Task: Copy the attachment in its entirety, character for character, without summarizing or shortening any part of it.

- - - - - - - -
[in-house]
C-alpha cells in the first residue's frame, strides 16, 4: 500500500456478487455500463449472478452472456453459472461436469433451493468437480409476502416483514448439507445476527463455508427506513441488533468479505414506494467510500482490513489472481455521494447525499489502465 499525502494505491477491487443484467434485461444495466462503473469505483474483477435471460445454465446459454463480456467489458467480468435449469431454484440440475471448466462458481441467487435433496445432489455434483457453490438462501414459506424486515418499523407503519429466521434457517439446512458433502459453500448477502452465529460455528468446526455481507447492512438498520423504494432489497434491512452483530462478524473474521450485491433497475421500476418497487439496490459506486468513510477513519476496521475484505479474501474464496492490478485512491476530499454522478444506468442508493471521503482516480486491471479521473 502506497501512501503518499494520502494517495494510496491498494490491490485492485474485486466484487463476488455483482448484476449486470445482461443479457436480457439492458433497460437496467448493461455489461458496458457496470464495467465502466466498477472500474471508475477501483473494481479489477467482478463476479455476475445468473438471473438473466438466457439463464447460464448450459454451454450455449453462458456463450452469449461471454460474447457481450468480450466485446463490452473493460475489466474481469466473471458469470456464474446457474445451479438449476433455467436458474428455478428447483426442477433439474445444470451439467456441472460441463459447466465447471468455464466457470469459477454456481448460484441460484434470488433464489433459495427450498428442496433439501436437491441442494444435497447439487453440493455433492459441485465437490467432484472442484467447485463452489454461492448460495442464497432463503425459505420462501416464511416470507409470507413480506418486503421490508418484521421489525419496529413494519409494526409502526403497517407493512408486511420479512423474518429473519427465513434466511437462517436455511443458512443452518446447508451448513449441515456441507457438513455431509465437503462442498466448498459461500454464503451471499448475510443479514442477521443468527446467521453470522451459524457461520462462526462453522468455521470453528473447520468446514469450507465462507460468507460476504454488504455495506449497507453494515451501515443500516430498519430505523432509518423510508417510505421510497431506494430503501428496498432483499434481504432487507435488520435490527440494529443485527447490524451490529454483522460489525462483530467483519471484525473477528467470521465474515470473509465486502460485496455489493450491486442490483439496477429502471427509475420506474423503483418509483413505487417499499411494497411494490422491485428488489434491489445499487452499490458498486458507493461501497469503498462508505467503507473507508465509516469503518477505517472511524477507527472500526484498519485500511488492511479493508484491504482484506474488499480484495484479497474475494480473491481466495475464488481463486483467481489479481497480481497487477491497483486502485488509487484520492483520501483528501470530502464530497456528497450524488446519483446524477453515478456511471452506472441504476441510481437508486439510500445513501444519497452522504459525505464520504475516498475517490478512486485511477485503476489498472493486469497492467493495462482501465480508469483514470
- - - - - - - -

[in-house]
C-alpha cells in the first residue's frame, strides 16, 4: 500500500456478487455500463449472478452472456453459472461436469433451493468437480409476502416483514448439507445476527463455508427506513441488533468479505414506494467510500482490513489472481455521494447525499489502465 499525502494505491477491487443484467434485461444495466462503473469505483474483477435471460445454465446459454463480456467489458467480468435449469431454484440440475471448466462458481441467487435433496445432489455434483457453490438462501414459506424486515418499523407503519429466521434457517439446512458433502459453500448477502452465529460455528468446526455481507447492512438498520423504494432489497434491512452483530462478524473474521450485491433497475421500476418497487439496490459506486468513510477513519476496521475484505479474501474464496492490478485512491476530499454522478444506468442508493471521503482516480486491471479521473 502506497501512501503518499494520502494517495494510496491498494490491490485492485474485486466484487463476488455483482448484476449486470445482461443479457436480457439492458433497460437496467448493461455489461458496458457496470464495467465502466466498477472500474471508475477501483473494481479489477467482478463476479455476475445468473438471473438473466438466457439463464447460464448450459454451454450455449453462458456463450452469449461471454460474447457481450468480450466485446463490452473493460475489466474481469466473471458469470456464474446457474445451479438449476433455467436458474428455478428447483426442477433439474445444470451439467456441472460441463459447466465447471468455464466457470469459477454456481448460484441460484434470488433464489433459495427450498428442496433439501436437491441442494444435497447439487453440493455433492459441485465437490467432484472442484467447485463452489454461492448460495442464497432463503425459505420462501416464511416470507409470507413480506418486503421490508418484521421489525419496529413494519409494526409502526403497517407493512408486511420479512423474518429473519427465513434466511437462517436455511443458512443452518446447508451448513449441515456441507457438513455431509465437503462442498466448498459461500454464503451471499448475510443479514442477521443468527446467521453470522451459524457461520462462526462453522468455521470453528473447520468446514469450507465462507460468507460476504454488504455495506449497507453494515451501515443500516430498519430505523432509518423510508417510505421510497431506494430503501428496498432483499434481504432487507435488520435490527440494529443485527447490524451490529454483522460489525462483530467483519471484525473477528467470521465474515470473509465486502460485496455489493450491486442490483439496477429502471427509475420506474423503483418509483413505487417499499411494497411494490422491485428488489434491489445499487452499490458498486458507493461501497469503498462508505467503507473507508465509516469503518477505517472511524477507527472500526484498519485500511488492511479493508484491504482484506474488499480484495484479497474475494480473491481466495475464488481463486483467481489479481497480481497487477491497483486502485488509487484520492483520501483528501470530502464530497456528497450524488446519483446524477453515478456511471452506472441504476441510481437508486439510500445513501444519497452522504459525505464520504475516498475517490478512486485511477485503476489498472493486469497492467493495462482501465480508469483514470